05 April 2013

Financial Friday: Elizabeth's Debt-Free


Several years ago I found myself knee deep in a pile of unexpected car accident bills: car insurance, health insurance, hospital stay, emergency room visit, x-rays, and ambulance ride.

While trying to pay off this mounting pile of bills, I had my regular bills: car tire credit card, car payments, two student loans from a private university, a computer loan, phone bill, and a credit card on a church employee’s salary. Sound familiar?

Just thinking about those days brings back a headache and night sweats.

There is a certain amount of underlying stress that comes with being a “slave to the lender”.  See, when you’re paying off loans, cars, and credit cards your money isn’t really yours. The second you earn it, the second you pay your “master” aka the credit card company or the loan company.  You aren’t really FREE to do whatever you want with your money.

Paying off debt, managing / reducing bills by living simply, and changing your attitude towards money grants a FREEDOM to do as you please (within reason) with your money.

Soon you won’t have night sweats, late fees, or balances rolling over.  Or worse yet, fear of the debt collector.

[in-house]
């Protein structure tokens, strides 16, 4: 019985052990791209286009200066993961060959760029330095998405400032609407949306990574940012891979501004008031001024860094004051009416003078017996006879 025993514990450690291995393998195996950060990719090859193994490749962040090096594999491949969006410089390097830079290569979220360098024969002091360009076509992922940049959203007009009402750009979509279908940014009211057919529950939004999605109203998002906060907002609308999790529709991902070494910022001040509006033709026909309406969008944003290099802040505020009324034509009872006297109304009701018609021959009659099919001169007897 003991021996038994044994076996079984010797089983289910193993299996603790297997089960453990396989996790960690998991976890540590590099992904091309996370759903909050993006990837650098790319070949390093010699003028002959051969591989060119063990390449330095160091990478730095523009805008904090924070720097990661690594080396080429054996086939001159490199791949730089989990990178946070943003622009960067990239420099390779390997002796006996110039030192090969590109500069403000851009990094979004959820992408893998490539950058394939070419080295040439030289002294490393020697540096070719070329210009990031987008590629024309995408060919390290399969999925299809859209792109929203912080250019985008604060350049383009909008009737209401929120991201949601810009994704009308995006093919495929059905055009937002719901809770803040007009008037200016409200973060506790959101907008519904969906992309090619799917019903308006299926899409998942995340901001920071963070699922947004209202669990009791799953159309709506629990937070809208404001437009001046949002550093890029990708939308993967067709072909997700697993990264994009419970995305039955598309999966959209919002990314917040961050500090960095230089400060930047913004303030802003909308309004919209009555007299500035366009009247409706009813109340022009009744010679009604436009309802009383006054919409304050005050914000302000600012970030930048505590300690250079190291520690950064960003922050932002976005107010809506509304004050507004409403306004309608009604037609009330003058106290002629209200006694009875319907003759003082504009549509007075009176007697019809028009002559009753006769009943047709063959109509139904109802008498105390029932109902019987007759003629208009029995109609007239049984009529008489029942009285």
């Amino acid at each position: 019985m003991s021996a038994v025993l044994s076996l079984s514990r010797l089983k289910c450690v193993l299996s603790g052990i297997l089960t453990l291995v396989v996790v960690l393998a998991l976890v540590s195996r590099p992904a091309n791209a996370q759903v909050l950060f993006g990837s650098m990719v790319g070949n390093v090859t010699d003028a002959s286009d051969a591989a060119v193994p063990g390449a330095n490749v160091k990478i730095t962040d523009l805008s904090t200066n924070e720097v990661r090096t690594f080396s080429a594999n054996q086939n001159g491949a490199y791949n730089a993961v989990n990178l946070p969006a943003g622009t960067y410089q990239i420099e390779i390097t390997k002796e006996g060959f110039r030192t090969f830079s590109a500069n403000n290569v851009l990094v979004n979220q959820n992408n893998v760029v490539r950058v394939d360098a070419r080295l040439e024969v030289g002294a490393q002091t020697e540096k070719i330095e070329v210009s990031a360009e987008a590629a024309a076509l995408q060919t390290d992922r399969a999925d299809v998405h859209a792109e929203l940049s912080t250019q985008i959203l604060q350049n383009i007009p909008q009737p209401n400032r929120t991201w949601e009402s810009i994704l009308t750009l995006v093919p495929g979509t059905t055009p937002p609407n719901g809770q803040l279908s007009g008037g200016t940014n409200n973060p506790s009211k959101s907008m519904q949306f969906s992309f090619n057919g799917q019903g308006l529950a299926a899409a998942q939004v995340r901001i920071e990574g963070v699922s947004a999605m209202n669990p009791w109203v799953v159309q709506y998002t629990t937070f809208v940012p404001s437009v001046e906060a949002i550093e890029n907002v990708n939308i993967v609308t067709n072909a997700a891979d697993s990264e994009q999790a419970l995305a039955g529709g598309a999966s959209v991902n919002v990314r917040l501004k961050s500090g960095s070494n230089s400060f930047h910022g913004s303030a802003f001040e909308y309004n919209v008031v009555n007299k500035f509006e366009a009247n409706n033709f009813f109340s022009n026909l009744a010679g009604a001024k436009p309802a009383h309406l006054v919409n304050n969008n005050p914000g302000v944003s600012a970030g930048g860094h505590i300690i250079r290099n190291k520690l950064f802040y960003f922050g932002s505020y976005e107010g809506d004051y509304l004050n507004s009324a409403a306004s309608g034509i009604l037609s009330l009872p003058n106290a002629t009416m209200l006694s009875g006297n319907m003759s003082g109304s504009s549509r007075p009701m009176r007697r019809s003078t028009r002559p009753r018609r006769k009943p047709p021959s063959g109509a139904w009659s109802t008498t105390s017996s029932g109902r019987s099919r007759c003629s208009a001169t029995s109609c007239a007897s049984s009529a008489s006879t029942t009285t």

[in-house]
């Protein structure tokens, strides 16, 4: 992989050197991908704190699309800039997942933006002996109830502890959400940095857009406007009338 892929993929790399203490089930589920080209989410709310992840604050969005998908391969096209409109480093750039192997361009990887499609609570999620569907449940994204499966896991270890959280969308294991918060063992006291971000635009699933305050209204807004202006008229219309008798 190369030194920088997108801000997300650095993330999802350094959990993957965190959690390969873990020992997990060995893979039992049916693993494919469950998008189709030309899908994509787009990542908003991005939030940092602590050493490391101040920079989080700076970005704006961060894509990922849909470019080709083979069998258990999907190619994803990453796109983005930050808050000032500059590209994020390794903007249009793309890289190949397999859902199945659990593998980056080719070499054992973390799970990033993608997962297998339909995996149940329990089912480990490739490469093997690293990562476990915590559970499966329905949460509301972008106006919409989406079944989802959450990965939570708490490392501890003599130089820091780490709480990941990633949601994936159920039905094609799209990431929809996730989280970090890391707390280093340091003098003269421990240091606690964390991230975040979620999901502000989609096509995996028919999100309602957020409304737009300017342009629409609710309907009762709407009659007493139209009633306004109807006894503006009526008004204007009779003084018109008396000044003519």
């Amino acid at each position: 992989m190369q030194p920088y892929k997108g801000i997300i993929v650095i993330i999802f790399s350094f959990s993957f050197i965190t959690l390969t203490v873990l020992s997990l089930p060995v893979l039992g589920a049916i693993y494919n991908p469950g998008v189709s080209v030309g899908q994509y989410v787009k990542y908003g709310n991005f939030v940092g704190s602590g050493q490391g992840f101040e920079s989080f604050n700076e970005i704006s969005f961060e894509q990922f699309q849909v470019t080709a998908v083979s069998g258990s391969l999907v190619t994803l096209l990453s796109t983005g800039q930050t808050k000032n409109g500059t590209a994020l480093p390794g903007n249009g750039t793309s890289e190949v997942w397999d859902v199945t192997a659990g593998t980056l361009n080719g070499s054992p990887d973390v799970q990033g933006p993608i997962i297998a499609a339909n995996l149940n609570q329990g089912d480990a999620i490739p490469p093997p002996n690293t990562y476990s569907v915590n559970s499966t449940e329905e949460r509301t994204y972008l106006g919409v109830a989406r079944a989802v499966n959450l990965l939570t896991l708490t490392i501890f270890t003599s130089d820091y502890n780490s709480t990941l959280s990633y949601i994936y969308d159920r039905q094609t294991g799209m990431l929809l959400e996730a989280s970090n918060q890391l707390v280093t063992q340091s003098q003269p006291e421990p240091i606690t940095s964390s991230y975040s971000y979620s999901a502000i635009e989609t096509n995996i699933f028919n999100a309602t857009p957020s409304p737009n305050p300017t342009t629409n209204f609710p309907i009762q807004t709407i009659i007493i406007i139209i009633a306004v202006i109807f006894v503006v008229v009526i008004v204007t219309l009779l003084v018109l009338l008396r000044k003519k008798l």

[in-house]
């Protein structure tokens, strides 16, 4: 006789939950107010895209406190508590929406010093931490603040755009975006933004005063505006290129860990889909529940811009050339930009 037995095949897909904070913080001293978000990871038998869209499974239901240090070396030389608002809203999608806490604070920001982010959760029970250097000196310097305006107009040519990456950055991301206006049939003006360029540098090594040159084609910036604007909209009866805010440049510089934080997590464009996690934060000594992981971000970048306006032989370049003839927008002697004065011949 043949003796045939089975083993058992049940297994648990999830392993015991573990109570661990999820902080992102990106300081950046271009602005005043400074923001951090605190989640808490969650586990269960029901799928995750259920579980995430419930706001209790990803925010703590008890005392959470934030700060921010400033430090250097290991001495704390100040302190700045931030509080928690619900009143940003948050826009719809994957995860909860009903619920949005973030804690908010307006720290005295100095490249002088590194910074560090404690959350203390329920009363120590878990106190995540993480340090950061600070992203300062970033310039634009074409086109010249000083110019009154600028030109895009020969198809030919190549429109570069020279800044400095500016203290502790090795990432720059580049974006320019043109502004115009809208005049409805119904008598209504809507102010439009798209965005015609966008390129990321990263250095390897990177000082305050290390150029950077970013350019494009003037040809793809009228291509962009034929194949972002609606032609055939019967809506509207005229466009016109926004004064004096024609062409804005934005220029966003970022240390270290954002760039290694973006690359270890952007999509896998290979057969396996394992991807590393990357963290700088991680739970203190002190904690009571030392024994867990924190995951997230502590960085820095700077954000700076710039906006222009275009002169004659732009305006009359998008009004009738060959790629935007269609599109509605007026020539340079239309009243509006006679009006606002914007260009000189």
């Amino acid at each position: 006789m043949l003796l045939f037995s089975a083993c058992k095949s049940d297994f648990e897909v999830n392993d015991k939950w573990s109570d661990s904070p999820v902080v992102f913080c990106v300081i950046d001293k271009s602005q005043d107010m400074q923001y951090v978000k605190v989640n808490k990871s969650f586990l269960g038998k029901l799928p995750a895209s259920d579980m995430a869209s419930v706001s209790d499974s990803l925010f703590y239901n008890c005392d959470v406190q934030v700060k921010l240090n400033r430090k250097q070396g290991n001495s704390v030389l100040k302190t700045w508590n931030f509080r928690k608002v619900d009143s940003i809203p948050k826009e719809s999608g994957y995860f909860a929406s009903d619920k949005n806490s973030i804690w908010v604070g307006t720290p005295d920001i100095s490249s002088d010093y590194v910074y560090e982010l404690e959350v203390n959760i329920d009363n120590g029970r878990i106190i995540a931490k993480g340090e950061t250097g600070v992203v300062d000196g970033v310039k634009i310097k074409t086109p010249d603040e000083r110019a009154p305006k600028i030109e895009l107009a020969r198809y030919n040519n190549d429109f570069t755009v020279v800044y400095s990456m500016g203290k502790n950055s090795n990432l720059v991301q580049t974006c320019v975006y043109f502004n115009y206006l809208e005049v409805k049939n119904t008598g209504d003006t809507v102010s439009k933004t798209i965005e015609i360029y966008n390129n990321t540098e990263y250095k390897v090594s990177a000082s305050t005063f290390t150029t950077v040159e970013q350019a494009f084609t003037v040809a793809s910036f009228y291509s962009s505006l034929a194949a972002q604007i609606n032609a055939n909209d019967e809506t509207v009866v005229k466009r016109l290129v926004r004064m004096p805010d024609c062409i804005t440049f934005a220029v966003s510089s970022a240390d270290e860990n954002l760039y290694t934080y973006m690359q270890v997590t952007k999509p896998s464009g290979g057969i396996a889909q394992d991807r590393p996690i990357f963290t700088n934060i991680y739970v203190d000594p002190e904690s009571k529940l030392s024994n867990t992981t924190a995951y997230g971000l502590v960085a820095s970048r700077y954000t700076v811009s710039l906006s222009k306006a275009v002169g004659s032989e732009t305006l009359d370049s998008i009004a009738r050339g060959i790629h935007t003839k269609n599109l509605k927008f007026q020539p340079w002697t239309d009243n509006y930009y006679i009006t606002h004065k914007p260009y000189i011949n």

This is real. It’s very real. For some reason our generation thinks we’re entitled to a certain status level without really earning it....or without waiting to pay for it in cash. GUILTY!

For many years I bought expensive brands of clothes and fancy electronics just to keep up with the Jones’s.  But for what?  A little extra attention? Was I that desperate that I would sell my well being for things?

I traded my financial freedom and peace of mind for panic attacks, false pretenses, and lying about my financial situation to a LOT of people, including myself.

The pile of car accident bills that I could not pay because I was out of credit and out of cash was the wakeup call I needed.

Fortunately, around that time my parents were taking a financial planning course and passed along some of the materials.  My then fiance, now husband and I devoured them.  We learned how to pay off debt, how to save up emergency funds (for things like car accidents!), plan for big purchases (like a baby! and a house!) and prepare for retirement.

We made a lot of sacrifices like cutting out cable and selling some rarely used big ticket items to get the ball rolling, but once we had a plan in place for our money, the rest was easy.

We paid off 2 cars, 2 student loans, all the medical bills, and a stack of credit cards in 3 years on entry level salaries.  A few bonuses, raises and a baby later, we paid cash for trips to Puerto Rico and Ireland, traded in a car with cash, and bought a house with almost 20% down.

I hope that my story has helped you examine your debt (yes, even those car payments!) versus your goals.  Make a plan. Write down your dreams!  




Are you in debt and looking for a place to start?
1. Start by listing your expenses imperative for survival: food, water, shelter, heat, electric, etc.